I don't talk a lot about my husband on this blog. In fact, I think of him as He Who Shall Not Be Named when I'm writing posts. He's a far more private person than I am. I've always been an open book, freely sharing my hopes, fears, triumphs (and the many moments I fall on my face) with friends. To me, this blog is just an extension of that. By HWSNBN is much more guarded than I am. Out of respect for that, I don't write about him except in passing. I think even he would be okay with me saying that today he's celebrating a birthday, because the snippet I'm about to reveal involves possibly his favourite thing in the entire world: blueberry pie.
My husband married me because of my blueberry pie. It's true.
When we were first dating, he mentioned that he loved blueberries.
HWSNBN: I love blueberries, especially in blueberry pie.
Me: Well then, I'll make you blueberry pie some day. I make really good pie.
HWSNBN: Every other woman I've ever dated has said she would make me blueberry pie. Not one of them has ever done it.
Me: Good thing I'm not every other woman you've ever dated then.
Time went by. Suddenly it was Christmas. We'd only been dating a couple of months. I surprised him with a home made, from scratch, delicious blueberry pie I'd made specifically for him. He was agog.
By Easter we were looking at engagement rings. Behold the power of a good flaky crust!
Today is his birthday. When I asked him a few weeks ago what he wanted as a birthday gift, he didn't hesitate: blueberry pie, please!
So here it is, the secret to my successful marriage:
I've seen a few versions of this basic pastry recipe over the years in various cookbooks. This one comes from a newspaper clipping my mom had tucked into our family cookbook when I was a kid. I'm typing this out from memory, so forgive me if I don't use the right culinary terminology!
1 3/4 cups flour
1 tsp salt
1/2 cup vegetable oil
3-5 tbsp cold water
Mix flour & salt in a large bowl. Add vegetable oil and mix with flour and salt until the mixture looks like pea sized crumbs. Add cold water 1 tbsp at a time and mix until you get the consistency you want and the dough forms a ball. Roll out the pastry out to the desired size between two sheets of waxed paper. (Wipe the rolling out surface with a damp cloth before laying down the first sheet of waxed paper to prevent it from sliding around while rolling.)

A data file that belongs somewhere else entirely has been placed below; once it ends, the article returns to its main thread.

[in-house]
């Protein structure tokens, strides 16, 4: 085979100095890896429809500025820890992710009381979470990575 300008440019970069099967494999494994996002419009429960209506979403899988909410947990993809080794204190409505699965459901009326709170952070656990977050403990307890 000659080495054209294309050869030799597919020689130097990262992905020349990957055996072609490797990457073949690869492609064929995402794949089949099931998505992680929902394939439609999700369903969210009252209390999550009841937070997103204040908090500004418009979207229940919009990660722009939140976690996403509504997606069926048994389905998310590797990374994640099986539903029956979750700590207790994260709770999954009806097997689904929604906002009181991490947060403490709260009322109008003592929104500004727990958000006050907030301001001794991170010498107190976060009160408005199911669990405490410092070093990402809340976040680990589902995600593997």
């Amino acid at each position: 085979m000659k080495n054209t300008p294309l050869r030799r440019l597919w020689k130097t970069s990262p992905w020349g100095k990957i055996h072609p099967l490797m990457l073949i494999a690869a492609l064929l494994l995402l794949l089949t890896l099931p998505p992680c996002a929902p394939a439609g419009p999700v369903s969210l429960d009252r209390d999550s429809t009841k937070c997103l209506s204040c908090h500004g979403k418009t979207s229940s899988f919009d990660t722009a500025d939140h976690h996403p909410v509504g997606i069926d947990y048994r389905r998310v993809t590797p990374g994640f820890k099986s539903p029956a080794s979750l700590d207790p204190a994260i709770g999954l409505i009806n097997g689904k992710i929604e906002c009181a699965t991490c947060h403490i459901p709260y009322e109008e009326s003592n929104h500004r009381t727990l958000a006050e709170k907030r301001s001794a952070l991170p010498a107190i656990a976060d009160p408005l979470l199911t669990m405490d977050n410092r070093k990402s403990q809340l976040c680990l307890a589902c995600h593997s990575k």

For an unfilled crust, heat oven to 475F. Flute the edge, prick bottom and sides of the pastry thoroughly with a fork. Bake 8-10 minutes or until it reaches the desired golden light brown colour. Cool & fill.
For a filled crust, bake as directed in your pie recipe.
I like a good solid crust since I tend to overload my pies with filling, so for a single crust pie I make one recipe's worth, and for a lattice top or two crust pie I make the recipe twice. I change it up by varying the kind of oil I use. If I'm not being fancy I use canola oil, but I've also used peanut oil and macadamia nut oil with great results. (I've never tried olive oil, it just seems like it would be too heavy.) For other subtle differences in flavour, I'll throw in a tbsp or so of brown sugar to the dry ingredients for a sweet pie, and for a savoury pie I'll substitute smoked salt for the regular salt or throw in some dried herbs as well. It's a pretty fool-proof pastry recipe, so I take all kinds of liberties.
I tend to fly by the seat of my pants a bit on fruit filled pies. My vagueness irritates people who ask for the recipe, but I honestly don't have one. I tend to let the fruit tell me what it wants, if that's not too flaky. (Flaky! Ha! See what I did there?) So for the purposes of this post, I'll say:
Use enough blueberries
toss in a couple of handfuls of flour
add sugar to taste
add cinnamon if you like it
and about a tbsp of lemon juice
and mix together in a bowl.
I don't like super-sweet pies - I usually let the fruit flavour speak for itself as much as possible. Your mileage may vary.
Pour berry mixture into the pie crust.
Dot with small pieces of butter.
Cover with 2nd crust and pierce it, or make a lattice top.
Flute the edge, bake at 425F for 35-45 minutes.
Or until done.
That, to me, is the beauty of making real food. Based around a rock solid base recipe, you can try new things: experiment with ingredients, improve, and refine to fit your individual taste. It's a bit like haiku - rigid as to form, but endless variation in the subject matter or ingredients.
I don't have any pictures of the pie. My husband has to work late tonight, so the pie making will occur tomorrow. Since The Imp cannot resist helping me in the kitchen, I'm very much looking forward to showing him how to make his first blueberry pie! I'll try and update with photos tomorrow.
This post is part of Food Revolution Fridays at Scattered Mom. Head over there and check out what other people are doing with real food!